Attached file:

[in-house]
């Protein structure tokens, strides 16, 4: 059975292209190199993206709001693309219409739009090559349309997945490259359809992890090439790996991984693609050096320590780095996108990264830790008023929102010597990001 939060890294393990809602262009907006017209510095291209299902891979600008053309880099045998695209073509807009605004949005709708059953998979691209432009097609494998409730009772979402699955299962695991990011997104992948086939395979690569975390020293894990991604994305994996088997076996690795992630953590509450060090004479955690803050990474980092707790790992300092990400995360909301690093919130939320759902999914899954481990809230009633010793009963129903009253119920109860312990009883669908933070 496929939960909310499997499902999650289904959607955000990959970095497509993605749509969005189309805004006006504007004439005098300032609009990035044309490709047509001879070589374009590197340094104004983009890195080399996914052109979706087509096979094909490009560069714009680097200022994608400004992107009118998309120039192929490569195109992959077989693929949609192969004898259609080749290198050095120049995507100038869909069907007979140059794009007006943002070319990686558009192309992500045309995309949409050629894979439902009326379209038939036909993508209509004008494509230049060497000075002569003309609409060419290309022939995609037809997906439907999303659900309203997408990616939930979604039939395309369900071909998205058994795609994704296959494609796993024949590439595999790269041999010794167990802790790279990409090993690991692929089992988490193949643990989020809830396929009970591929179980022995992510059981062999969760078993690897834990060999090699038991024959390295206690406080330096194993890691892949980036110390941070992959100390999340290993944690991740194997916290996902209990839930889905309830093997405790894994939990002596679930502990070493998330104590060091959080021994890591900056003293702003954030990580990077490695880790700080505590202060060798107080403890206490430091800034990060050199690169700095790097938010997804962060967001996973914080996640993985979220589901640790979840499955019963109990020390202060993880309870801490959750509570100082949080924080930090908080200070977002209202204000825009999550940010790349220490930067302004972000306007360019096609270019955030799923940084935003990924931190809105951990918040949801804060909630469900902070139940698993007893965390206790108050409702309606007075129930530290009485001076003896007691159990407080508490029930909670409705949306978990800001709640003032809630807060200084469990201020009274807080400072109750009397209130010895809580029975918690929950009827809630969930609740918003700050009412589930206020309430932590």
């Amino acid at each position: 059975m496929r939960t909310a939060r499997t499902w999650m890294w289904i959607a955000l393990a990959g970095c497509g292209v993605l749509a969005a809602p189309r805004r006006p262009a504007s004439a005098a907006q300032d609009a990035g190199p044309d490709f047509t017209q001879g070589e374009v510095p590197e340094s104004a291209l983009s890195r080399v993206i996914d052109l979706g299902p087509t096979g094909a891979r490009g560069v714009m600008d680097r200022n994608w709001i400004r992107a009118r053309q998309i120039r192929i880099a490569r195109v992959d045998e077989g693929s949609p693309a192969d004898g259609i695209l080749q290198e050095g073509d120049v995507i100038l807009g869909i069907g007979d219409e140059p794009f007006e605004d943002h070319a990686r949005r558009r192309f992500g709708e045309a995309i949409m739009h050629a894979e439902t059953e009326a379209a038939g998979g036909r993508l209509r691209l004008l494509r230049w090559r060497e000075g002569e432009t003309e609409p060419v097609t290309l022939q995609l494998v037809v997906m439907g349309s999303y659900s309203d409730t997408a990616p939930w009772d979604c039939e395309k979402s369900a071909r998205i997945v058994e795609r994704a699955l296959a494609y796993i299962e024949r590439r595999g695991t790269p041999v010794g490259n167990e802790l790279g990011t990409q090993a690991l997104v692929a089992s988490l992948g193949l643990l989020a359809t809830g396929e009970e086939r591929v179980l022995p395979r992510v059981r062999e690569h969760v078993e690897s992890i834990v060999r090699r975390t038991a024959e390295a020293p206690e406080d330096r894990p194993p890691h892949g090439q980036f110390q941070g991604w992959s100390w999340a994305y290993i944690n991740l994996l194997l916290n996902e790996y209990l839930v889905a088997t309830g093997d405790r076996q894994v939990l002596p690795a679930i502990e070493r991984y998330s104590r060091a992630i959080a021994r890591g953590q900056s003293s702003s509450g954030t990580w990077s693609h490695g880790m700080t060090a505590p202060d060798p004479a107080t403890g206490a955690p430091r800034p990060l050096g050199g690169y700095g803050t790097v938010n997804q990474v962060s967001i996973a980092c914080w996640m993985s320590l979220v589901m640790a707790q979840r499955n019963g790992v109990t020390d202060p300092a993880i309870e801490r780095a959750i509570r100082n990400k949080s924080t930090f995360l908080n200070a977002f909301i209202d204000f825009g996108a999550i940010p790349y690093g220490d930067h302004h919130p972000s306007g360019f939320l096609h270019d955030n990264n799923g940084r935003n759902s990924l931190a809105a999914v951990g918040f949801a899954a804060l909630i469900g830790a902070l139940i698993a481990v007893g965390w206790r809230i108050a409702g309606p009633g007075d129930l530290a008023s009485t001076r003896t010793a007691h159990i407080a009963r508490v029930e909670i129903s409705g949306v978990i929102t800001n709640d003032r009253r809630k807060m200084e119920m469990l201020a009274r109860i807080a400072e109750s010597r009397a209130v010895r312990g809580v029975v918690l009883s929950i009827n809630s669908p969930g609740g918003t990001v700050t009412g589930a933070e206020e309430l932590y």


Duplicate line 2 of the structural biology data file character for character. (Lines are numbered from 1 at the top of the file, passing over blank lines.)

């Protein structure tokens, strides 16, 4: 059975292209190199993206709001693309219409739009090559349309997945490259359809992890090439790996991984693609050096320590780095996108990264830790008023929102010597990001 939060890294393990809602262009907006017209510095291209299902891979600008053309880099045998695209073509807009605004949005709708059953998979691209432009097609494998409730009772979402699955299962695991990011997104992948086939395979690569975390020293894990991604994305994996088997076996690795992630953590509450060090004479955690803050990474980092707790790992300092990400995360909301690093919130939320759902999914899954481990809230009633010793009963129903009253119920109860312990009883669908933070 496929939960909310499997499902999650289904959607955000990959970095497509993605749509969005189309805004006006504007004439005098300032609009990035044309490709047509001879070589374009590197340094104004983009890195080399996914052109979706087509096979094909490009560069714009680097200022994608400004992107009118998309120039192929490569195109992959077989693929949609192969004898259609080749290198050095120049995507100038869909069907007979140059794009007006943002070319990686558009192309992500045309995309949409050629894979439902009326379209038939036909993508209509004008494509230049060497000075002569003309609409060419290309022939995609037809997906439907999303659900309203997408990616939930979604039939395309369900071909998205058994795609994704296959494609796993024949590439595999790269041999010794167990802790790279990409090993690991692929089992988490193949643990989020809830396929009970591929179980022995992510059981062999969760078993690897834990060999090699038991024959390295206690406080330096194993890691892949980036110390941070992959100390999340290993944690991740194997916290996902209990839930889905309830093997405790894994939990002596679930502990070493998330104590060091959080021994890591900056003293702003954030990580990077490695880790700080505590202060060798107080403890206490430091800034990060050199690169700095790097938010997804962060967001996973914080996640993985979220589901640790979840499955019963109990020390202060993880309870801490959750509570100082949080924080930090908080200070977002209202204000825009999550940010790349220490930067302004972000306007360019096609270019955030799923940084935003990924931190809105951990918040949801804060909630469900902070139940698993007893965390206790108050409702309606007075129930530290009485001076003896007691159990407080508490029930909670409705949306978990800001709640003032809630807060200084469990201020009274807080400072109750009397209130010895809580029975918690929950009827809630969930609740918003700050009412589930206020309430932590």